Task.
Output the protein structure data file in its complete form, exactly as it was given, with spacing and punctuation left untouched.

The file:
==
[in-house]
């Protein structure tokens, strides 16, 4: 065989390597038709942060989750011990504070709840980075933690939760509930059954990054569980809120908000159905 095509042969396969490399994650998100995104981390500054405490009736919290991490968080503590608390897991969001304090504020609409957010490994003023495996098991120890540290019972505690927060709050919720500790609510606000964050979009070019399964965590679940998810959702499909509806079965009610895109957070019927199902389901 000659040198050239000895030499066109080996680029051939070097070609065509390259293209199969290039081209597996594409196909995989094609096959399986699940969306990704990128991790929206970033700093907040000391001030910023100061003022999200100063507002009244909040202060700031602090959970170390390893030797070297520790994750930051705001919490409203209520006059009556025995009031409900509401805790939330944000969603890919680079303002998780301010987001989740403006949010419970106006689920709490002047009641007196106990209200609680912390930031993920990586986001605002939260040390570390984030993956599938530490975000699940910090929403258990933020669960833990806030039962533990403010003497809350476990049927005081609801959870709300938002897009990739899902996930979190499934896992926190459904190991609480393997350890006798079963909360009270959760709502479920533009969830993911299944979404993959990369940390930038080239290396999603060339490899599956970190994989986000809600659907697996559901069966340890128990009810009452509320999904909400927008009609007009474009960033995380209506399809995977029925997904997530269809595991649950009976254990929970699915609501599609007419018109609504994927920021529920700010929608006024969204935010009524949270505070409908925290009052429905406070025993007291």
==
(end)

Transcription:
[in-house]
């Protein structure tokens, strides 16, 4: 065989390597038709942060989750011990504070709840980075933690939760509930059954990054569980809120908000159905 095509042969396969490399994650998100995104981390500054405490009736919290991490968080503590608390897991969001304090504020609409957010490994003023495996098991120890540290019972505690927060709050919720500790609510606000964050979009070019399964965590679940998810959702499909509806079965009610895109957070019927199902389901 000659040198050239000895030499066109080996680029051939070097070609065509390259293209199969290039081209597996594409196909995989094609096959399986699940969306990704990128991790929206970033700093907040000391001030910023100061003022999200100063507002009244909040202060700031602090959970170390390893030797070297520790994750930051705001919490409203209520006059009556025995009031409900509401805790939330944000969603890919680079303002998780301010987001989740403006949010419970106006689920709490002047009641007196106990209200609680912390930031993920990586986001605002939260040390570390984030993956599938530490975000699940910090929403258990933020669960833990806030039962533990403010003497809350476990049927005081609801959870709300938002897009990739899902996930979190499934896992926190459904190991609480393997350890006798079963909360009270959760709502479920533009969830993911299944979404993959990369940390930038080239290396999603060339490899599956970190994989986000809600659907697996559901069966340890128990009810009452509320999904909400927008009609007009474009960033995380209506399809995977029925997904997530269809595991649950009976254990929970699915609501599609007419018109609504994927920021529920700010929608006024969204935010009524949270505070409908925290009052429905406070025993007291």